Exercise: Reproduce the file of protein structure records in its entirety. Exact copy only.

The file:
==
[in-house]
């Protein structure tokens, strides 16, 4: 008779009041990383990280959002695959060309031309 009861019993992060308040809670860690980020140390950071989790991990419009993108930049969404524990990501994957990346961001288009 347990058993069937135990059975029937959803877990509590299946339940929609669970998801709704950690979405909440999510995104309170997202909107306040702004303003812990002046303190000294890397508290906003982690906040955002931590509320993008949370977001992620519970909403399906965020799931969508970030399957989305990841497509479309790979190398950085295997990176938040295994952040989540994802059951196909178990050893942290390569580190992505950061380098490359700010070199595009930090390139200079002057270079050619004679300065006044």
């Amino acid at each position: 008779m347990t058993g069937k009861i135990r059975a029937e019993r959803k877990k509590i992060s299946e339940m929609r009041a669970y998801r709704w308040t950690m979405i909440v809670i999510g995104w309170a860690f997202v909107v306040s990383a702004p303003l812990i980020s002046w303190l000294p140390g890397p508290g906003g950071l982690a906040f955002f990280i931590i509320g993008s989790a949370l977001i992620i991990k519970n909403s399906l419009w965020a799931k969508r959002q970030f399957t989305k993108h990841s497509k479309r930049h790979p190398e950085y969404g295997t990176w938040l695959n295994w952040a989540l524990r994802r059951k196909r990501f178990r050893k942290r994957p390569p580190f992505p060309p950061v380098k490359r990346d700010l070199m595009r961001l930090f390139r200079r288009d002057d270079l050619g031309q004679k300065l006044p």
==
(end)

[in-house]
């Protein structure tokens, strides 16, 4: 008779009041990383990280959002695959060309031309 009861019993992060308040809670860690980020140390950071989790991990419009993108930049969404524990990501994957990346961001288009 347990058993069937135990059975029937959803877990509590299946339940929609669970998801709704950690979405909440999510995104309170997202909107306040702004303003812990002046303190000294890397508290906003982690906040955002931590509320993008949370977001992620519970909403399906965020799931969508970030399957989305990841497509479309790979190398950085295997990176938040295994952040989540994802059951196909178990050893942290390569580190992505950061380098490359700010070199595009930090390139200079002057270079050619004679300065006044």
């Amino acid at each position: 008779m347990t058993g069937k009861i135990r059975a029937e019993r959803k877990k509590i992060s299946e339940m929609r009041a669970y998801r709704w308040t950690m979405i909440v809670i999510g995104w309170a860690f997202v909107v306040s990383a702004p303003l812990i980020s002046w303190l000294p140390g890397p508290g906003g950071l982690a906040f955002f990280i931590i509320g993008s989790a949370l977001i992620i991990k519970n909403s399906l419009w965020a799931k969508r959002q970030f399957t989305k993108h990841s497509k479309r930049h790979p190398e950085y969404g295997t990176w938040l695959n295994w952040a989540l524990r994802r059951k196909r990501f178990r050893k942290r994957p390569p580190f992505p060309p950061v380098k490359r990346d700010l070199m595009r961001l930090f390139r200079r288009d002057d270079l050619g031309q004679k300065l006044p």